Are you considering adopting and raising a Black Mouth Cur? Taking that you even know what it is, you're going to have to learn more about its history, character, and the jobs that it was "meant" for. The Black Mouth Cur is one of the best hunting dog breeds on the face of the planet - they have skills that others don't have, and similar ones that are of greater "refinement". This pooch has been known for its neck-snapping speed, as well as its eye-popping agility. It can get through obstacles, such include trees, vines, etc., in the hunting environment it was placed in.
The build of it is ideal for that kind of scenario - athletic, strong and a flexible body weighing anywhere from 40 to 80 pounds and standing up to 28 inches. With that physical prowess and structure, it was no wonder that it was able to run after and kill medium to small sized critters with ease. But its abilities didn't just limit itself to catching small game; it had a knack for the big ones. Be it a deer or a bear, the Black Mouth Cur could easily sneak up on it, catching it off guard. From there it would be able to alert the hunter of the prey it found, or if necessary keep it busy till the hunter arrived.
Killing animals, tracking them down, or holding them at bay was one of its many specialties. Aside from that, it made a good sheepdog - guarding herd, keeping them in order, and warding off predators was the standard operating procedure given to it by the farmers. That's how the Black Mouth Cur is, and that should never be forgotten while raising one. With that in mind, having one as a family pet would be great. They are very protective and have the tendency to treat the family as its "herd". Unwavering loyalty to the lucky owners of the pooch will be given without hesitation.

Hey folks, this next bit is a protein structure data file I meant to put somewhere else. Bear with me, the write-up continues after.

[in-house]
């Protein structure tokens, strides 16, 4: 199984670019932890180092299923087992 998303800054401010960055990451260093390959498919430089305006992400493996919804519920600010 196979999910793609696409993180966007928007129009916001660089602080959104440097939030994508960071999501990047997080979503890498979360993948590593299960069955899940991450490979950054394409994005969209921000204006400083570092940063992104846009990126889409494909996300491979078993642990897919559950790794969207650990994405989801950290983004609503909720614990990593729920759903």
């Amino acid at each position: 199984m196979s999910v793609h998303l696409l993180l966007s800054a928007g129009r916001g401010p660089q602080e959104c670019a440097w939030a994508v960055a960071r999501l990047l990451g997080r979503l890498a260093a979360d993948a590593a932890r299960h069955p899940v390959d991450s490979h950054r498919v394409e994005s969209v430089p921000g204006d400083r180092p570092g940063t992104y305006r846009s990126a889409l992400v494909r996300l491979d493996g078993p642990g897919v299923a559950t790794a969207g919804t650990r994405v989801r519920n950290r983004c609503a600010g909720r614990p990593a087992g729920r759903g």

It's also known for its kindness towards the people it loves, especially the ladies (it's a fact). Black Mouth Curs also get along very well with the children of the family - they just love playing with them and keeping them under "surveillance". But they don't get along with other kinds of animals, such as raccoons and smaller animals. The other pets in town could also trigger its "hunting instinct". Remember these are very proficient killers, having one in the town may lead to "mysterious disappearances" of other peoples pets. Giving it thorough canine behavioral lessons and "socialization classes" is very important if you don't wanna be the owner of a serial killer.
Let it meet the other mammals and people around, preferably at an early age. Giving it nutritious dog food is also important - its best that you give it three meals a day, instead of one big one. This will help out with its digestion and avoid the rise of any "overfeeding" related disorders. Have it exercise often, like everyday to keep it in good shape. Most importantly, give it love and attention - don't treat it as if it were a piece of property or whatever; treat it as if it were a member of the family.